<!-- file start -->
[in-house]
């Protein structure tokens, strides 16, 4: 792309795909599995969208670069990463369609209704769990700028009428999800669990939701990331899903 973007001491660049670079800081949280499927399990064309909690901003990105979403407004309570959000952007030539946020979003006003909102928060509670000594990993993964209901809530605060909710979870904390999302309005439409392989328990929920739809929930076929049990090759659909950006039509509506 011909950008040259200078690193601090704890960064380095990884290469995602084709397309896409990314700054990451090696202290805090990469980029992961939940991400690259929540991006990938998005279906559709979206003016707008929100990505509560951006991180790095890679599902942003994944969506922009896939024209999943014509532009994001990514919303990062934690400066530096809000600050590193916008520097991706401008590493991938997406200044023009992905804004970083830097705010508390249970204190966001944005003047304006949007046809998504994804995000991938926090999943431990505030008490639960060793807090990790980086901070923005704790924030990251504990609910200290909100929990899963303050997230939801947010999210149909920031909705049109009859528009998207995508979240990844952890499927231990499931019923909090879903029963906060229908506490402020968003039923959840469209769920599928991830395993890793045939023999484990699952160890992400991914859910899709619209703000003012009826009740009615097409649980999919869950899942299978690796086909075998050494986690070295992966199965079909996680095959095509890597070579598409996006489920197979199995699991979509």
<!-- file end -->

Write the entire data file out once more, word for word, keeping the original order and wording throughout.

[in-house]
């Protein structure tokens, strides 16, 4: 792309795909599995969208670069990463369609209704769990700028009428999800669990939701990331899903 973007001491660049670079800081949280499927399990064309909690901003990105979403407004309570959000952007030539946020979003006003909102928060509670000594990993993964209901809530605060909710979870904390999302309005439409392989328990929920739809929930076929049990090759659909950006039509509506 011909950008040259200078690193601090704890960064380095990884290469995602084709397309896409990314700054990451090696202290805090990469980029992961939940991400690259929540991006990938998005279906559709979206003016707008929100990505509560951006991180790095890679599902942003994944969506922009896939024209999943014509532009994001990514919303990062934690400066530096809000600050590193916008520097991706401008590493991938997406200044023009992905804004970083830097705010508390249970204190966001944005003047304006949007046809998504994804995000991938926090999943431990505030008490639960060793807090990790980086901070923005704790924030990251504990609910200290909100929990899963303050997230939801947010999210149909920031909705049109009859528009998207995508979240990844952890499927231990499931019923909090879903029963906060229908506490402020968003039923959840469209769920599928991830395993890793045939023999484990699952160890992400991914859910899709619209703000003012009826009740009615097409649980999919869950899942299978690796086909075998050494986690070295992966199965079909996680095959095509890597070579598409996006489920197979199995699991979509």